Alcoholism is a multifarious and ongoing disease tightly related to the amount of alcohol ingested, the drinking pattern, the history of alcohol drinking and the individual features, such as some genetic traits. Worldwide alcohol is the necessary cause of approximately 60 diseases and
causes circa 2.5 million deaths every year. Studies show that alcohol interacts with brain neurotransmission in a complex manner. Dopaminergic, GABAergic, serotonergic, cholinergic and glutamatergic systems are all key participants in the action of ethanol on the brain. Furthermore, several
neuropeptides, such as endogenous opioid peptides, substance P, corticotropin-releasing hormone, or the appetite-regulating peptides (eg., neuropeptide Y, ghrelin or orexin) also play a role in alcohol drinking. Treatment of alcohol use disorders (AUD) is based on the application of combined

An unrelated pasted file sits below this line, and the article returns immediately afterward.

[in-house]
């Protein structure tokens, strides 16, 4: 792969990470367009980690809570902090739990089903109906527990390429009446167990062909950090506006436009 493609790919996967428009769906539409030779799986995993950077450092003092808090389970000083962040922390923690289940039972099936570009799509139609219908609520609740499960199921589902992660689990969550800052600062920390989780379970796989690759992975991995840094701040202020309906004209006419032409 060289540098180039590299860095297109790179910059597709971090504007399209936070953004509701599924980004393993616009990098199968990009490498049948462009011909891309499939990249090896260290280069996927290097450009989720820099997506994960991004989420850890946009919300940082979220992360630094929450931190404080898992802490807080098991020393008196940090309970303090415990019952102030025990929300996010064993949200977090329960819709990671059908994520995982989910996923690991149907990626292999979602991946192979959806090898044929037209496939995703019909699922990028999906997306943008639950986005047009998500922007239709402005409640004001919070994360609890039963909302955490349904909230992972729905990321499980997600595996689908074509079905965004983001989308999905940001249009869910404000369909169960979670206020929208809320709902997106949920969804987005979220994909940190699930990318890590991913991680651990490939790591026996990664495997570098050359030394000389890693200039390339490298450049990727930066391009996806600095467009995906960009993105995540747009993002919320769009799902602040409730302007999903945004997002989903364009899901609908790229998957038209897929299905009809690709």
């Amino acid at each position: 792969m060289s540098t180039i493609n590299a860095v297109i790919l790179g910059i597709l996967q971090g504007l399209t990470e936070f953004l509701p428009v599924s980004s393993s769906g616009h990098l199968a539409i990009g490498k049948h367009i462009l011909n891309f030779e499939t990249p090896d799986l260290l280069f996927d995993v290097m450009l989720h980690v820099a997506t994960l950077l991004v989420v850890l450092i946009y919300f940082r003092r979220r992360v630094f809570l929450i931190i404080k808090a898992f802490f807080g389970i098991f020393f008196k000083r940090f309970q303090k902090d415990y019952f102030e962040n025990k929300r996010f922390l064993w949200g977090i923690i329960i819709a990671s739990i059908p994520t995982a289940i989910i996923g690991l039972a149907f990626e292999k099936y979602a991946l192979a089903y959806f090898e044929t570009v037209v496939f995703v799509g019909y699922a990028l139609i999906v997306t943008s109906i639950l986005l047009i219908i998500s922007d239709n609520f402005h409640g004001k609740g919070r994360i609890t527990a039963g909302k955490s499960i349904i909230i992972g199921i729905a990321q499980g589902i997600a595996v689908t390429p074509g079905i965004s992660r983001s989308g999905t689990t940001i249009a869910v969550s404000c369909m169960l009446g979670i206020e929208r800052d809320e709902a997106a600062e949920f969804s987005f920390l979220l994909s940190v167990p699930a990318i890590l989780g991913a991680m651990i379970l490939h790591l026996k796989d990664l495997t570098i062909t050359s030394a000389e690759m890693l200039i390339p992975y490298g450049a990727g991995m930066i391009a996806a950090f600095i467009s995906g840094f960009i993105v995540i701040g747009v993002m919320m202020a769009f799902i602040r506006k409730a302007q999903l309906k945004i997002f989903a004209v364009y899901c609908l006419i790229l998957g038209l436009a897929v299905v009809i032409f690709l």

approaches, including pharmacological intervention directed to different molecular targets. Results, however, are variable, not always satisfactory, and not applicable to all stages and pathologies or to all patients. New strategies focused on the control of neuropeptide performance in the
brain are being explored and may be an advance in the therapy of alcoholism. The application of treatments ad personam represents a challenge that currently stimulates research in different realms, including epidemiology, psychology, chemistry, biochemistry, cell biology and pharmacology.
In this review the potential value and application of ligands that modulate the function of opioid and neurokinin-1 receptors in alcoholism therapy is analyzed.
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